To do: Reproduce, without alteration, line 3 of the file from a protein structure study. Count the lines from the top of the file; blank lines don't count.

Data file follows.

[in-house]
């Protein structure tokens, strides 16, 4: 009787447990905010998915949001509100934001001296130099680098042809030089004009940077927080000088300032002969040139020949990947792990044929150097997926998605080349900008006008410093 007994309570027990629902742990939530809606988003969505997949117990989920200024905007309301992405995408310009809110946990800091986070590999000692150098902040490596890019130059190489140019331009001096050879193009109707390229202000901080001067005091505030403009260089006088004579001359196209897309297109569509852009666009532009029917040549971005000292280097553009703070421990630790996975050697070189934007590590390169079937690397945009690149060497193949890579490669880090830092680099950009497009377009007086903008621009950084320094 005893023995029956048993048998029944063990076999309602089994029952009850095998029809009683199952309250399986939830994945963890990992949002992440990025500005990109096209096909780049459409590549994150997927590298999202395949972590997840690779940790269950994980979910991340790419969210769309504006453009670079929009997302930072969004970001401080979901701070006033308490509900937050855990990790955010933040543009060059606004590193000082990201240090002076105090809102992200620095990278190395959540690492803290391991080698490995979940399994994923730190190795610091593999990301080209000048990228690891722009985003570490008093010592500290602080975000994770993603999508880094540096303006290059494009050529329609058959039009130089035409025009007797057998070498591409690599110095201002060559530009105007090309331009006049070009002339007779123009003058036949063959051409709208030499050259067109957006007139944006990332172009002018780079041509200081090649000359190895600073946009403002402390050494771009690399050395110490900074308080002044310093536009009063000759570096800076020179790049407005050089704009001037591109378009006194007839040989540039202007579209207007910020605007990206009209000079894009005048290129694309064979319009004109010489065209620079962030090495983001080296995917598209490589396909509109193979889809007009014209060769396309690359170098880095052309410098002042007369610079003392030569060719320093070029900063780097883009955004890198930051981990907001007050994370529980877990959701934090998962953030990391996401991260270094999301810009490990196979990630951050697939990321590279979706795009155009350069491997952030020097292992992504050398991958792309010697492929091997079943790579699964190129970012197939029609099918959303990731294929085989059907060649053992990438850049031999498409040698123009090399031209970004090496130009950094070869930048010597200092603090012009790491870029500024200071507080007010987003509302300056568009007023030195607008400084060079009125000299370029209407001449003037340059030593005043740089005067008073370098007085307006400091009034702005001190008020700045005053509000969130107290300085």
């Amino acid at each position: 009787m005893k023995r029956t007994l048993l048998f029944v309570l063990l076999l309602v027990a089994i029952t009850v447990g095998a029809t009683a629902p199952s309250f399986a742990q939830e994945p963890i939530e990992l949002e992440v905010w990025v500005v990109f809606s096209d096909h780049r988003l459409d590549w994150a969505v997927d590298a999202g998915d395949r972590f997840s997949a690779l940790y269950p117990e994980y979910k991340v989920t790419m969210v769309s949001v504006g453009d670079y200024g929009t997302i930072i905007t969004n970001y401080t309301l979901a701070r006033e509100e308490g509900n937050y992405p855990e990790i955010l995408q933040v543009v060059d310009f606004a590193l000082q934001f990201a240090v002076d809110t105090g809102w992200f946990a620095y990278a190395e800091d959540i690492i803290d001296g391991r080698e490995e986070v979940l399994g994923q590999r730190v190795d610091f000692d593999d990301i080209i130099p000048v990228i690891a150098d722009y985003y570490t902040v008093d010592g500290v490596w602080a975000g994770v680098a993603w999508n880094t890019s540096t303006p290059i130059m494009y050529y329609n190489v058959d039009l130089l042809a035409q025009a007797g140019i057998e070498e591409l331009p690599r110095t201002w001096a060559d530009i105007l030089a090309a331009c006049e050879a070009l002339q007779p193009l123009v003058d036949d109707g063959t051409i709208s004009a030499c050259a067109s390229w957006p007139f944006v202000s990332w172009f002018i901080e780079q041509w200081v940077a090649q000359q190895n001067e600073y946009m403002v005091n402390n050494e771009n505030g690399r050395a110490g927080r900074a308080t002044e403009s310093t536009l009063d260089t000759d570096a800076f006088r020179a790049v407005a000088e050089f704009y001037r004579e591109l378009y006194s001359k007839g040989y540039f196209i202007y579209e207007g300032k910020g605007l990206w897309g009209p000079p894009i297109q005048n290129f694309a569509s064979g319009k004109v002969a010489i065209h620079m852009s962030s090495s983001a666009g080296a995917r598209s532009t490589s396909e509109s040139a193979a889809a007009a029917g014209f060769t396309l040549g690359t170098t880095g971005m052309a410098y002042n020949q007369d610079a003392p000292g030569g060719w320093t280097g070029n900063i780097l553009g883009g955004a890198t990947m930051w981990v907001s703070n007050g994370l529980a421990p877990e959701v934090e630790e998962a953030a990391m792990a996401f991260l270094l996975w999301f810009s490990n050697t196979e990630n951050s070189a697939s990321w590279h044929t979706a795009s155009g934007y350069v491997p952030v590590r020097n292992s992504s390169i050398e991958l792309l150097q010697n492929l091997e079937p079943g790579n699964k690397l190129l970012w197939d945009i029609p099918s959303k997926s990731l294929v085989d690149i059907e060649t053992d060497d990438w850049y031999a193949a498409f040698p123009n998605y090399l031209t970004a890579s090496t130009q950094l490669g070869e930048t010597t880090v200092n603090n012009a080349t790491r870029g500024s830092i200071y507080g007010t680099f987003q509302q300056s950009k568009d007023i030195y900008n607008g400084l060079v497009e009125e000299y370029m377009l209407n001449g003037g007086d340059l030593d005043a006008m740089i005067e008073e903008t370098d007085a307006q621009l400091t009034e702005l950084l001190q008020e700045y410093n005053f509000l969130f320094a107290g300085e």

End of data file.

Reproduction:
């Amino acid at each position: 009787m005893k023995r029956t007994l048993l048998f029944v309570l063990l076999l309602v027990a089994i029952t009850v447990g095998a029809t009683a629902p199952s309250f399986a742990q939830e994945p963890i939530e990992l949002e992440v905010w990025v500005v990109f809606s096209d096909h780049r988003l459409d590549w994150a969505v997927d590298a999202g998915d395949r972590f997840s997949a690779l940790y269950p117990e994980y979910k991340v989920t790419m969210v769309s949001v504006g453009d670079y200024g929009t997302i930072i905007t969004n970001y401080t309301l979901a701070r006033e509100e308490g509900n937050y992405p855990e990790i955010l995408q933040v543009v060059d310009f606004a590193l000082q934001f990201a240090v002076d809110t105090g809102w992200f946990a620095y990278a190395e800091d959540i690492i803290d001296g391991r080698e490995e986070v979940l399994g994923q590999r730190v190795d610091f000692d593999d990301i080209i130099p000048v990228i690891a150098d722009y985003y570490t902040v008093d010592g500290v490596w602080a975000g994770v680098a993603w999508n880094t890019s540096t303006p290059i130059m494009y050529y329609n190489v058959d039009l130089l042809a035409q025009a007797g140019i057998e070498e591409l331009p690599r110095t201002w001096a060559d530009i105007l030089a090309a331009c006049e050879a070009l002339q007779p193009l123009v003058d036949d109707g063959t051409i709208s004009a030499c050259a067109s390229w957006p007139f944006v202000s990332w172009f002018i901080e780079q041509w200081v940077a090649q000359q190895n001067e600073y946009m403002v005091n402390n050494e771009n505030g690399r050395a110490g927080r900074a308080t002044e403009s310093t536009l009063d260089t000759d570096a800076f006088r020179a790049v407005a000088e050089f704009y001037r004579e591109l378009y006194s001359k007839g040989y540039f196209i202007y579209e207007g300032k910020g605007l990206w897309g009209p000079p894009i297109q005048n290129f694309a569509s064979g319009k004109v002969a010489i065209h620079m852009s962030s090495s983001a666009g080296a995917r598209s532009t490589s396909e509109s040139a193979a889809a007009a029917g014209f060769t396309l040549g690359t170098t880095g971005m052309a410098y002042n020949q007369d610079a003392p000292g030569g060719w320093t280097g070029n900063i780097l553009g883009g955004a890198t990947m930051w981990v907001s703070n007050g994370l529980a421990p877990e959701v934090e630790e998962a953030a990391m792990a996401f991260l270094l996975w999301f810009s490990n050697t196979e990630n951050s070189a697939s990321w590279h044929t979706a795009s155009g934007y350069v491997p952030v590590r020097n292992s992504s390169i050398e991958l792309l150097q010697n492929l091997e079937p079943g790579n699964k690397l190129l970012w197939d945009i029609p099918s959303k997926s990731l294929v085989d690149i059907e060649t053992d060497d990438w850049y031999a193949a498409f040698p123009n998605y090399l031209t970004a890579s090496t130009q950094l490669g070869e930048t010597t880090v200092n603090n012009a080349t790491r870029g500024s830092i200071y507080g007010t680099f987003q509302q300056s950009k568009d007023i030195y900008n607008g400084l060079v497009e009125e000299y370029m377009l209407n001449g003037g007086d340059l030593d005043a006008m740089i005067e008073e903008t370098d007085a307006q621009l400091t009034e702005l950084l001190q008020e700045y410093n005053f509000l969130f320094a107290g300085e």